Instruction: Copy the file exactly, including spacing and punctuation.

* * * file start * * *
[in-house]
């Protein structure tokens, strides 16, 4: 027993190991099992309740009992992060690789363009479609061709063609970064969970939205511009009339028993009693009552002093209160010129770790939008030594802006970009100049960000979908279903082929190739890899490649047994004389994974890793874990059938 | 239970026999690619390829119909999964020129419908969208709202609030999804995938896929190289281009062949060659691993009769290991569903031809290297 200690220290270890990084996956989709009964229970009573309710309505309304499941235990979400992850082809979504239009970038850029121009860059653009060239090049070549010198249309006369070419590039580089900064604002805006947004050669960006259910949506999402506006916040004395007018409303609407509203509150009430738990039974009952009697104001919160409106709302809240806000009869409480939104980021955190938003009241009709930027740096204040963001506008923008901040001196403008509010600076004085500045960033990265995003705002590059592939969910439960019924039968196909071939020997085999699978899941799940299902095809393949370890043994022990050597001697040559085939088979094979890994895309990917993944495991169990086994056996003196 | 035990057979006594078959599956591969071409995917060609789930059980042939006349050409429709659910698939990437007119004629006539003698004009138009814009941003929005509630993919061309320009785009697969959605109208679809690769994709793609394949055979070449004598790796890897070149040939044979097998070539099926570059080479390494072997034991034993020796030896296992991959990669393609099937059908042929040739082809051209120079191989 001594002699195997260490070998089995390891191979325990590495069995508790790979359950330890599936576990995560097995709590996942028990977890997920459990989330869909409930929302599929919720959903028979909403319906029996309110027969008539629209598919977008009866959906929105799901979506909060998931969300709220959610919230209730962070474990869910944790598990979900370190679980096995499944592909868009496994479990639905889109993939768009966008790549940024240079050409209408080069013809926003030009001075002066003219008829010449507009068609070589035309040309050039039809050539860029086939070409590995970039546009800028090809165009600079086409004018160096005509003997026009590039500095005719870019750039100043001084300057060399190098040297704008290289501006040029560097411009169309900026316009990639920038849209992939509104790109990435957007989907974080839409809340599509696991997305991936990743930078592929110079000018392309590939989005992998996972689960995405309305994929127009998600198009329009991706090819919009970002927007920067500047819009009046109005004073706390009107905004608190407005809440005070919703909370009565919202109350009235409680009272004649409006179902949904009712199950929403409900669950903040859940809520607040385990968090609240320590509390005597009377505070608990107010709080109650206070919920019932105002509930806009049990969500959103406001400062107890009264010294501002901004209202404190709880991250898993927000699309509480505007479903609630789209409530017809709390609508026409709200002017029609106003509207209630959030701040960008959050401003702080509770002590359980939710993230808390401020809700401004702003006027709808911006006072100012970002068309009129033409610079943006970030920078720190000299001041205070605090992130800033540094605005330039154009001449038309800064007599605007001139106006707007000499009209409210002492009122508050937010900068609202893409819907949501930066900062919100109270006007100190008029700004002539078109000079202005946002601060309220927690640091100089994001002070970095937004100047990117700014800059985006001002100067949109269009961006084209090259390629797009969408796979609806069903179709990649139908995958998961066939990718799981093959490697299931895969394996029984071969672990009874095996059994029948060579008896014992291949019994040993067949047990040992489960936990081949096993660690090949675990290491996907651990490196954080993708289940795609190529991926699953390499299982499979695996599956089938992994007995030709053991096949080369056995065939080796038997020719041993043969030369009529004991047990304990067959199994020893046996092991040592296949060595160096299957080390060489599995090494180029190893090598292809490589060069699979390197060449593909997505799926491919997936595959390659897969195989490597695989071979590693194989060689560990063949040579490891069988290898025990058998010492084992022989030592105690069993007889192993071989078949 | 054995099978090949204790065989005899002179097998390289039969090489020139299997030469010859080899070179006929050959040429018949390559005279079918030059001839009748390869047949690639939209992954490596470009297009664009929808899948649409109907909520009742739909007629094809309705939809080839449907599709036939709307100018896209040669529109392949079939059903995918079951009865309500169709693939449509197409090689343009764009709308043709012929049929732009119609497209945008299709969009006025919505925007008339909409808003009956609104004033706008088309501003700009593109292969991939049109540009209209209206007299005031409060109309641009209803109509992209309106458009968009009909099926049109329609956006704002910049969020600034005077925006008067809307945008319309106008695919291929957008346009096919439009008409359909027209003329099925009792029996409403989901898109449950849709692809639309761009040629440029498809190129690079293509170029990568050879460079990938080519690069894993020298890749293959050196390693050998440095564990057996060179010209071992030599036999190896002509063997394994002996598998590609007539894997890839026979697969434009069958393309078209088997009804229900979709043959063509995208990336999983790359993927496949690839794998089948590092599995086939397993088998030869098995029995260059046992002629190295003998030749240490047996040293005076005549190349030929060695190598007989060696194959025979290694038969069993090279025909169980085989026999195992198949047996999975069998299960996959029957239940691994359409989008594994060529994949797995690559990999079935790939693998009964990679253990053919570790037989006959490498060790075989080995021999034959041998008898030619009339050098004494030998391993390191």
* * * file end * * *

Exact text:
[in-house]
């Protein structure tokens, strides 16, 4: 027993190991099992309740009992992060690789363009479609061709063609970064969970939205511009009339028993009693009552002093209160010129770790939008030594802006970009100049960000979908279903082929190739890899490649047994004389994974890793874990059938 | 239970026999690619390829119909999964020129419908969208709202609030999804995938896929190289281009062949060659691993009769290991569903031809290297 200690220290270890990084996956989709009964229970009573309710309505309304499941235990979400992850082809979504239009970038850029121009860059653009060239090049070549010198249309006369070419590039580089900064604002805006947004050669960006259910949506999402506006916040004395007018409303609407509203509150009430738990039974009952009697104001919160409106709302809240806000009869409480939104980021955190938003009241009709930027740096204040963001506008923008901040001196403008509010600076004085500045960033990265995003705002590059592939969910439960019924039968196909071939020997085999699978899941799940299902095809393949370890043994022990050597001697040559085939088979094979890994895309990917993944495991169990086994056996003196 | 035990057979006594078959599956591969071409995917060609789930059980042939006349050409429709659910698939990437007119004629006539003698004009138009814009941003929005509630993919061309320009785009697969959605109208679809690769994709793609394949055979070449004598790796890897070149040939044979097998070539099926570059080479390494072997034991034993020796030896296992991959990669393609099937059908042929040739082809051209120079191989 001594002699195997260490070998089995390891191979325990590495069995508790790979359950330890599936576990995560097995709590996942028990977890997920459990989330869909409930929302599929919720959903028979909403319906029996309110027969008539629209598919977008009866959906929105799901979506909060998931969300709220959610919230209730962070474990869910944790598990979900370190679980096995499944592909868009496994479990639905889109993939768009966008790549940024240079050409209408080069013809926003030009001075002066003219008829010449507009068609070589035309040309050039039809050539860029086939070409590995970039546009800028090809165009600079086409004018160096005509003997026009590039500095005719870019750039100043001084300057060399190098040297704008290289501006040029560097411009169309900026316009990639920038849209992939509104790109990435957007989907974080839409809340599509696991997305991936990743930078592929110079000018392309590939989005992998996972689960995405309305994929127009998600198009329009991706090819919009970002927007920067500047819009009046109005004073706390009107905004608190407005809440005070919703909370009565919202109350009235409680009272004649409006179902949904009712199950929403409900669950903040859940809520607040385990968090609240320590509390005597009377505070608990107010709080109650206070919920019932105002509930806009049990969500959103406001400062107890009264010294501002901004209202404190709880991250898993927000699309509480505007479903609630789209409530017809709390609508026409709200002017029609106003509207209630959030701040960008959050401003702080509770002590359980939710993230808390401020809700401004702003006027709808911006006072100012970002068309009129033409610079943006970030920078720190000299001041205070605090992130800033540094605005330039154009001449038309800064007599605007001139106006707007000499009209409210002492009122508050937010900068609202893409819907949501930066900062919100109270006007100190008029700004002539078109000079202005946002601060309220927690640091100089994001002070970095937004100047990117700014800059985006001002100067949109269009961006084209090259390629797009969408796979609806069903179709990649139908995958998961066939990718799981093959490697299931895969394996029984071969672990009874095996059994029948060579008896014992291949019994040993067949047990040992489960936990081949096993660690090949675990290491996907651990490196954080993708289940795609190529991926699953390499299982499979695996599956089938992994007995030709053991096949080369056995065939080796038997020719041993043969030369009529004991047990304990067959199994020893046996092991040592296949060595160096299957080390060489599995090494180029190893090598292809490589060069699979390197060449593909997505799926491919997936595959390659897969195989490597695989071979590693194989060689560990063949040579490891069988290898025990058998010492084992022989030592105690069993007889192993071989078949 | 054995099978090949204790065989005899002179097998390289039969090489020139299997030469010859080899070179006929050959040429018949390559005279079918030059001839009748390869047949690639939209992954490596470009297009664009929808899948649409109907909520009742739909007629094809309705939809080839449907599709036939709307100018896209040669529109392949079939059903995918079951009865309500169709693939449509197409090689343009764009709308043709012929049929732009119609497209945008299709969009006025919505925007008339909409808003009956609104004033706008088309501003700009593109292969991939049109540009209209209206007299005031409060109309641009209803109509992209309106458009968009009909099926049109329609956006704002910049969020600034005077925006008067809307945008319309106008695919291929957008346009096919439009008409359909027209003329099925009792029996409403989901898109449950849709692809639309761009040629440029498809190129690079293509170029990568050879460079990938080519690069894993020298890749293959050196390693050998440095564990057996060179010209071992030599036999190896002509063997394994002996598998590609007539894997890839026979697969434009069958393309078209088997009804229900979709043959063509995208990336999983790359993927496949690839794998089948590092599995086939397993088998030869098995029995260059046992002629190295003998030749240490047996040293005076005549190349030929060695190598007989060696194959025979290694038969069993090279025909169980085989026999195992198949047996999975069998299960996959029957239940691994359409989008594994060529994949797995690559990999079935790939693998009964990679253990053919570790037989006959490498060790075989080995021999034959041998008898030619009339050098004494030998391993390191």